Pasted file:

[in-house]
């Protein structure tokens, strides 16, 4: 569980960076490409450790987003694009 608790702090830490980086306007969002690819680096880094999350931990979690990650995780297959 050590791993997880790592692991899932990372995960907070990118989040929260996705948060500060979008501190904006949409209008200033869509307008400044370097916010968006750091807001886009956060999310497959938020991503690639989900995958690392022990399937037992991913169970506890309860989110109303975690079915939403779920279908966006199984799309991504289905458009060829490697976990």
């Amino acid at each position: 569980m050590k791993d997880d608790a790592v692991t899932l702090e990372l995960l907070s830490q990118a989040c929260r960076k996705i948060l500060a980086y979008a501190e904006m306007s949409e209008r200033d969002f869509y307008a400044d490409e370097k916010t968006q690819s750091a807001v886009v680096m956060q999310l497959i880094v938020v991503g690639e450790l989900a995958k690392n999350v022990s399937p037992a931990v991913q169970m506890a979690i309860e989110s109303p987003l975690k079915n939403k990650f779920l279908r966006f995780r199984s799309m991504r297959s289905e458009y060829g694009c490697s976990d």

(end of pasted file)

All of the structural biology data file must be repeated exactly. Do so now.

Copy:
[in-house]
């Protein structure tokens, strides 16, 4: 569980960076490409450790987003694009 608790702090830490980086306007969002690819680096880094999350931990979690990650995780297959 050590791993997880790592692991899932990372995960907070990118989040929260996705948060500060979008501190904006949409209008200033869509307008400044370097916010968006750091807001886009956060999310497959938020991503690639989900995958690392022990399937037992991913169970506890309860989110109303975690079915939403779920279908966006199984799309991504289905458009060829490697976990």
């Amino acid at each position: 569980m050590k791993d997880d608790a790592v692991t899932l702090e990372l995960l907070s830490q990118a989040c929260r960076k996705i948060l500060a980086y979008a501190e904006m306007s949409e209008r200033d969002f869509y307008a400044d490409e370097k916010t968006q690819s750091a807001v886009v680096m956060q999310l497959i880094v938020v991503g690639e450790l989900a995958k690392n999350v022990s399937p037992a931990v991913q169970m506890a979690i309860e989110s109303p987003l975690k079915n939403k990650f779920l279908r966006f995780r199984s799309m991504r297959s289905e458009y060829g694009c490697s976990d």